Once again archaeology confirms biblical history. I'll explain the latest find — just bring along your sense of humor.
The late Chuck Colson was known for many things: his role in the Watergate scandal, his subsequent conversion to Christ; his work with prisoners around the world, and his efforts in promoting a Christian worldview.
But to his closest associates, Chuck was also known for his sense of humor. He loved practical jokes, and as odd as this sounds, jokes about bathroom mishaps — the kind of potty humor made famous by humorist Dave Barry.
So for this and many other reasons, I really wish Chuck were around to deliver this particular commentary.
You see, archaeologists from the Israel Antiquities Authority, digging in the remains of what was once the biblical city of Tel Lachish, made a startling discovery that confirmed the biblical text in a most startling way: They found an ancient toilet.
To fully appreciate the significance of the find, we need to go back in time to the eighth century before Christ. King Hezekiah, one of only a handful of post-Davidic kings that earns the Bible's seal of approval, initiated series of reforms aimed at eradicating syncretism in Judah.
At the heart of these reform efforts was eliminating what the Bible called "high places" or bamot in Hebrew. These were cultic sites containing an altar, usually located, as the English name suggests, on a hill or a ridge.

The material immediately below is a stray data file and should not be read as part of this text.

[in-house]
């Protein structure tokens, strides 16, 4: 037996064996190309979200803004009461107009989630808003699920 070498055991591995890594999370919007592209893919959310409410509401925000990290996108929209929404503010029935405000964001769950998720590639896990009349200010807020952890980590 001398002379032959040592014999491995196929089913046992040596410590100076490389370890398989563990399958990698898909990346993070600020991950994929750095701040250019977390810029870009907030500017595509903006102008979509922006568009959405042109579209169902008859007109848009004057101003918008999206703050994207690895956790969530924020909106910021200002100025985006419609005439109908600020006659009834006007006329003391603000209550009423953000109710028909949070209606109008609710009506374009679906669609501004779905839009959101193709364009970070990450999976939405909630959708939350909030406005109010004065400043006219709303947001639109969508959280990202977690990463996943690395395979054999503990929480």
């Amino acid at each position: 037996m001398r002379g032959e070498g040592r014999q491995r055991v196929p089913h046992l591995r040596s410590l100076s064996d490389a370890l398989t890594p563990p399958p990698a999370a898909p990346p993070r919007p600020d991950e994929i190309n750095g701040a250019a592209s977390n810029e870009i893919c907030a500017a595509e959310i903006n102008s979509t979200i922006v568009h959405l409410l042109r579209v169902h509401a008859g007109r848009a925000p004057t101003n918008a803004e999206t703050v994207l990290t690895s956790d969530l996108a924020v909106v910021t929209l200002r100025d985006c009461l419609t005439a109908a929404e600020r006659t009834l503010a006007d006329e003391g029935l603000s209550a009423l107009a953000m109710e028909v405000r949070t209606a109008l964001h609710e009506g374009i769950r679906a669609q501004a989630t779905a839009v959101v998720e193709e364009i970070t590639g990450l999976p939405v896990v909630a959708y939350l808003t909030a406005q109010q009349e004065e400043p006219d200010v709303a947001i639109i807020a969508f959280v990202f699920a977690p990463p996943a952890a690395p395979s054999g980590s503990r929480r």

While ostensibly dedicated to the worship of YHWH, over time the sites, and the worship that occurred at them, became syncretistic: pagan deities were honored alongside YHWH. Thus we are told that asherim, or "Asherah Poles," cultic objects dedicated to the worship of the Canaanite goddess of fertility, were erected at these sites.
Hezekiah was commended because "He removed the high places, smashed the sacred stones and cut down the Asherah poles."
And that brings me back to the discovery at Tel Lachish. Archaeologists found a "large room that appears to have been a shrine. The room contained two four-horned altars, whose horns had been intentionally damaged." Excavation leader Sa'ar Ganor "believes that the destroyed altars corroborate biblical references to King Hezekiah's reforms: his efforts to centralize worship in Jerusalem and abolish it elsewhere."
As if this weren't exciting enough, Ganor and his team found something else in the room: a "seat carved of stone with a hole in the center." In other words, a toilet.
Ganor believes that this "was unquestionably a form of desecration of this shrine room," and he has ample biblical reason to do so. In 2 Kings 10, we're informed that following the fall of King Ahab, Jehu and his followers "demolished the pillar of Baal, and destroyed the temple of Baal, and made it a latrine to this day."
Apparently, desecration by bathroom renovation was practiced in both kingdoms.
This latest discovery comes on the heels of other discoveries confirming a great deal of what the scriptures tell us about Hezekiah and his reign. And to think that only a few decades ago, many, if not most, scholars doubted that Hezekiah, along with ancestors David and Solomon, ever actually existed. And now they seem to be popping up everywhere.
That should not come as a surprise. The Bible is the best-attested book of antiquity. Nothing else is within the same solar system. All of this is another reminder that the biblical faith is firmly rooted in actual human history and not in some mythological "once upon a time."
That an ancient toilet is the latest among many archaeological finds to affirm the historicity of Scripture — well, all I can say is, I wish Chuck Colson were here.
Originally posted at breakpoint.org.